Dean suggested that I should focus on roll-ins as the main fix for this, but I’ve also found that drop back throws have been helpful, and I’ll probably want to get them “officially” added into my program soon. This video was taken last Friday (6/21), and so I haven’t had a ton of time to work on this, but even in this past week there have been some positive signs. This past Friday (6/28), I had a mound velo with 4, 5, and 6 oz balls, and I was throwing my 4 and 6 oz balls harder than in previous weeks (my 6 oz was up to 85 and my 4 oz was up to 90), although my 5 oz was still stuck at 86. What’s weird is that in previous weeks my 6 oz is typically 3+ mph below my 5 oz, and my 4 oz is typically the exact same speed as my 5 oz, so hopefully my 5 oz goes up next week.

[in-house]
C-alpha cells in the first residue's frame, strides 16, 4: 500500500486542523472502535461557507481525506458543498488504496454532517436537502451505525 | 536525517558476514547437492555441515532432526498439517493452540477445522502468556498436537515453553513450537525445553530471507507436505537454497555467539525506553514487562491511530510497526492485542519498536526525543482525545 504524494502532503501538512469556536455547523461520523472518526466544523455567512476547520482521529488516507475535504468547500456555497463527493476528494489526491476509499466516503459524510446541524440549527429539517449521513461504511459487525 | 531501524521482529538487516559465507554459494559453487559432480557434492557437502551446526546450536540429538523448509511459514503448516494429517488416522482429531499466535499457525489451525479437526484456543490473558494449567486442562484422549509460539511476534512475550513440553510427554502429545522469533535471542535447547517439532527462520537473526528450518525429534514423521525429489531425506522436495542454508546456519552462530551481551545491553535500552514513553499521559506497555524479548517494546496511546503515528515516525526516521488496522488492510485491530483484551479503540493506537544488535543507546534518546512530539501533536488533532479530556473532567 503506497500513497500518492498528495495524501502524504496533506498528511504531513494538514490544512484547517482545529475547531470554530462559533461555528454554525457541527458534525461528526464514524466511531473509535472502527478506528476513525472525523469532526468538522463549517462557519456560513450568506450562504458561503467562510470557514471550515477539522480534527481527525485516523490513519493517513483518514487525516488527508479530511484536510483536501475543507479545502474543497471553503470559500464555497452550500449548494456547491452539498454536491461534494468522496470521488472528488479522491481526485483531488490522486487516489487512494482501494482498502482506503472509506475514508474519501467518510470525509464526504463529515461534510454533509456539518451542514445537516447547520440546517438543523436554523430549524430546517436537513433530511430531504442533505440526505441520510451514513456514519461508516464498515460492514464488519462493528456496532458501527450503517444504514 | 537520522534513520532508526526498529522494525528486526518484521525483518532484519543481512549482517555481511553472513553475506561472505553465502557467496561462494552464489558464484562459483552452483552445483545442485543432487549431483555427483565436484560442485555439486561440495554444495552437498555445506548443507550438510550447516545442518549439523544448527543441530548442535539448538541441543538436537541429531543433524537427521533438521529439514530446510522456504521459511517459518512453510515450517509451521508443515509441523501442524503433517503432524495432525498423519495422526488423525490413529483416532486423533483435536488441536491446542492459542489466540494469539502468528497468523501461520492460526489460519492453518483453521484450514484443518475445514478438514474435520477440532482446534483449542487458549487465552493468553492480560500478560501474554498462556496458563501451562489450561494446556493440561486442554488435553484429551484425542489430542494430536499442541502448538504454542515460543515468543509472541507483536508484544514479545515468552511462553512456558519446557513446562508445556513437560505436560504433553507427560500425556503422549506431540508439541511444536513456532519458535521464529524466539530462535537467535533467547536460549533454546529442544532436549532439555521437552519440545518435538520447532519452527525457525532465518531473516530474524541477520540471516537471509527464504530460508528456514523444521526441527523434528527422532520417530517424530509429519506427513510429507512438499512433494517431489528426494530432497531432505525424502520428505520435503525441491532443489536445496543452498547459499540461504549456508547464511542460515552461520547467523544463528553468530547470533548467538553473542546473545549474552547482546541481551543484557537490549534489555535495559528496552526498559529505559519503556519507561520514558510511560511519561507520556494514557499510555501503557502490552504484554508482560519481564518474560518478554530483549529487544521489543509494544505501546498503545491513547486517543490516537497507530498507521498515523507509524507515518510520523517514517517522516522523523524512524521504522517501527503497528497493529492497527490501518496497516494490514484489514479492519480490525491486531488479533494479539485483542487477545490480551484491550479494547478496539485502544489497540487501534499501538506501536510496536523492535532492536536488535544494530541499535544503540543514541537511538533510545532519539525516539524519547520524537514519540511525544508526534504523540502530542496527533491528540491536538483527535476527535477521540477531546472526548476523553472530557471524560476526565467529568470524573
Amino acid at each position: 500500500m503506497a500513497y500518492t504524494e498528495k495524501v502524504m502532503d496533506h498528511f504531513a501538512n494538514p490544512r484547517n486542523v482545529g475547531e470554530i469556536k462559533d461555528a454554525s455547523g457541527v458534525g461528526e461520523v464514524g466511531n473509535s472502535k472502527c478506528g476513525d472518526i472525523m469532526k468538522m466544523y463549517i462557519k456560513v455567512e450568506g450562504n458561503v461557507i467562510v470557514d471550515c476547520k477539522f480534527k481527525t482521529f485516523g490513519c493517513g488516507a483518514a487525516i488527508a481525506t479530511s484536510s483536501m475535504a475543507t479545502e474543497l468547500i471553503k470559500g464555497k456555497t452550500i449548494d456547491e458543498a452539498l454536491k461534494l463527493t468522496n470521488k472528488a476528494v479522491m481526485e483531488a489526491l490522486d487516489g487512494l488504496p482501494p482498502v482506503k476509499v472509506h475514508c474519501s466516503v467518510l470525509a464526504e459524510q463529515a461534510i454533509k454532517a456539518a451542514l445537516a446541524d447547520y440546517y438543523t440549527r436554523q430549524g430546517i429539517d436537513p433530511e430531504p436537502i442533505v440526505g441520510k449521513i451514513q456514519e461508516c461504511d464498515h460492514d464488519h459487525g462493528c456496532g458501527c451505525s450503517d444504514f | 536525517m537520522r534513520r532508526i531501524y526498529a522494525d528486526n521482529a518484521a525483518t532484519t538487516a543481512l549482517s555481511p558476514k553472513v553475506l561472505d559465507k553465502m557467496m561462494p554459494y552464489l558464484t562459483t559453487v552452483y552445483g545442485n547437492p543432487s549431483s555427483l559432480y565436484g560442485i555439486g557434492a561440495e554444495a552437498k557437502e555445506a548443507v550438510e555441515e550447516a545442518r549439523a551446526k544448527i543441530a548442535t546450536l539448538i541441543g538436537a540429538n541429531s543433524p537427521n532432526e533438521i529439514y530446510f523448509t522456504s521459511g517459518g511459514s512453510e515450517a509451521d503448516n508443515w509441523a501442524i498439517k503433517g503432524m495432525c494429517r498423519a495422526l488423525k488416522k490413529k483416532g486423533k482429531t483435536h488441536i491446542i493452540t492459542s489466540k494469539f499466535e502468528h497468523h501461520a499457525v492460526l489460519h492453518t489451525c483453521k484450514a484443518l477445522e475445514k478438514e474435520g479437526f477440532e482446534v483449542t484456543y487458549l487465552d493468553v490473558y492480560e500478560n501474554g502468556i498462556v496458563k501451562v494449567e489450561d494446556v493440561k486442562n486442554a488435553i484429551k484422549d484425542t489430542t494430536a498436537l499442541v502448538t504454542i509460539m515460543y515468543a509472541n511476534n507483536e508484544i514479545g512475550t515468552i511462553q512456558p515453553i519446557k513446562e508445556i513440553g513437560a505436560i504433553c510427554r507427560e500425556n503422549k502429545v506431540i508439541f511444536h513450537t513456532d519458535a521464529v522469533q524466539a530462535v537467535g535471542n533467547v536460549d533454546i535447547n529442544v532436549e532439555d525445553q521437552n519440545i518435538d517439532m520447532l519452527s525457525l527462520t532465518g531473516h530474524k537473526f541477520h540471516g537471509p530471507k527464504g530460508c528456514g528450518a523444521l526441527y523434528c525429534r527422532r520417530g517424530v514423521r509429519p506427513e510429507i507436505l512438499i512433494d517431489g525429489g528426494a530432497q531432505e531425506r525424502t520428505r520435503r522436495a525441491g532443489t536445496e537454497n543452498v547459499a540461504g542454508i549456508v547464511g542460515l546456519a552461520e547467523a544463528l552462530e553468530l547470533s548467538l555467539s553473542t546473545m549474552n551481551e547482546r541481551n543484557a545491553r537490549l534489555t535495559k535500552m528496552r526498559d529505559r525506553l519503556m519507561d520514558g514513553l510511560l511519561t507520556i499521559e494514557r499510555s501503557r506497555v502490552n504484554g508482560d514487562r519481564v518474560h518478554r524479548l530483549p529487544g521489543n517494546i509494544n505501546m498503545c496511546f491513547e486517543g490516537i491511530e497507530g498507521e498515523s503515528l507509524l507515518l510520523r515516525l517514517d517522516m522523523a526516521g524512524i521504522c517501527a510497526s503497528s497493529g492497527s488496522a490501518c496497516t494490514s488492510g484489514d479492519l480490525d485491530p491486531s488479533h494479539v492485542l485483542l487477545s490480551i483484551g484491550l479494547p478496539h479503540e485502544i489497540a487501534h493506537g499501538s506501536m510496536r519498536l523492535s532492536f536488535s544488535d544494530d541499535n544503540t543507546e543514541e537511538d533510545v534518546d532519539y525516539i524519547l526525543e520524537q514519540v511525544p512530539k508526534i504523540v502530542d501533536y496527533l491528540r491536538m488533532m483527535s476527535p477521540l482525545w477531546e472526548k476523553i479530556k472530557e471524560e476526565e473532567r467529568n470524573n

On the strength side, things are going very well, and I hit PR’s on all 3 lifts over the course of the past week or two (bench 215×3, squat 295×3, hex bar deadlift 485×3). I’ve been doing back squats instead of front squats recently because I’ve noticed front squats put a lot of pressure on my wrists and I also am generally unable to progress them very quickly, whereas back squats do not have these issues. The nice thing about strength training is that progress is generally a lot more consistent, whereas throwing training can involve long plateaus and drops in velocity at times. Ideally, these strength trends will continue, and my throwing will rebound soon!